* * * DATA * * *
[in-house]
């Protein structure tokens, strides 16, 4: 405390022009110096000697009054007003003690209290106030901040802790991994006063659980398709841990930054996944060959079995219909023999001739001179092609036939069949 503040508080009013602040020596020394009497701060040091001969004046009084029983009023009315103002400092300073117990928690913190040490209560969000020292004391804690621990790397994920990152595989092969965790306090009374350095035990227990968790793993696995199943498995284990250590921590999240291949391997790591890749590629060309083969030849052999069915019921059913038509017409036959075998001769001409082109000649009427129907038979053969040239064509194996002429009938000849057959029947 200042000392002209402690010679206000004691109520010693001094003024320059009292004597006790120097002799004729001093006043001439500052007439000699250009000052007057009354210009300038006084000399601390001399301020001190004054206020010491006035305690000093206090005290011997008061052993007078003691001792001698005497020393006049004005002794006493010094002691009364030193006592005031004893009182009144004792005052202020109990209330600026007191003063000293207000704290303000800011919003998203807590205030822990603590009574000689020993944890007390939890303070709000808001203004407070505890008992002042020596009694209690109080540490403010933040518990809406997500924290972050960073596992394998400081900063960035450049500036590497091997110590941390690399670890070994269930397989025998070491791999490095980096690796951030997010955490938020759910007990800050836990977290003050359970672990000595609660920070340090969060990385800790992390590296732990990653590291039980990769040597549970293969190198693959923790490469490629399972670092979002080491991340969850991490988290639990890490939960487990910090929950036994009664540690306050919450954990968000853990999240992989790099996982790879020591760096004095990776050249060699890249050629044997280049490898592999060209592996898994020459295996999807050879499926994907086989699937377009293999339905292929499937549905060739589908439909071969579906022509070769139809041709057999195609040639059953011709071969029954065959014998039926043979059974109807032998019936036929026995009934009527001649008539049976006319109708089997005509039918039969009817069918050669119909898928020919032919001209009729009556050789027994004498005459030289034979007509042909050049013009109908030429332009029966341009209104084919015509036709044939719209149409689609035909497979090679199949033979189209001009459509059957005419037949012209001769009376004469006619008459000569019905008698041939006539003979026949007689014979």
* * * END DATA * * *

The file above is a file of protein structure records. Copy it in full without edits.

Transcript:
[in-house]
């Protein structure tokens, strides 16, 4: 405390022009110096000697009054007003003690209290106030901040802790991994006063659980398709841990930054996944060959079995219909023999001739001179092609036939069949 503040508080009013602040020596020394009497701060040091001969004046009084029983009023009315103002400092300073117990928690913190040490209560969000020292004391804690621990790397994920990152595989092969965790306090009374350095035990227990968790793993696995199943498995284990250590921590999240291949391997790591890749590629060309083969030849052999069915019921059913038509017409036959075998001769001409082109000649009427129907038979053969040239064509194996002429009938000849057959029947 200042000392002209402690010679206000004691109520010693001094003024320059009292004597006790120097002799004729001093006043001439500052007439000699250009000052007057009354210009300038006084000399601390001399301020001190004054206020010491006035305690000093206090005290011997008061052993007078003691001792001698005497020393006049004005002794006493010094002691009364030193006592005031004893009182009144004792005052202020109990209330600026007191003063000293207000704290303000800011919003998203807590205030822990603590009574000689020993944890007390939890303070709000808001203004407070505890008992002042020596009694209690109080540490403010933040518990809406997500924290972050960073596992394998400081900063960035450049500036590497091997110590941390690399670890070994269930397989025998070491791999490095980096690796951030997010955490938020759910007990800050836990977290003050359970672990000595609660920070340090969060990385800790992390590296732990990653590291039980990769040597549970293969190198693959923790490469490629399972670092979002080491991340969850991490988290639990890490939960487990910090929950036994009664540690306050919450954990968000853990999240992989790099996982790879020591760096004095990776050249060699890249050629044997280049490898592999060209592996898994020459295996999807050879499926994907086989699937377009293999339905292929499937549905060739589908439909071969579906022509070769139809041709057999195609040639059953011709071969029954065959014998039926043979059974109807032998019936036929026995009934009527001649008539049976006319109708089997005509039918039969009817069918050669119909898928020919032919001209009729009556050789027994004498005459030289034979007509042909050049013009109908030429332009029966341009209104084919015509036709044939719209149409689609035909497979090679199949033979189209001009459509059957005419037949012209001769009376004469006619008459000569019905008698041939006539003979026949007689014979």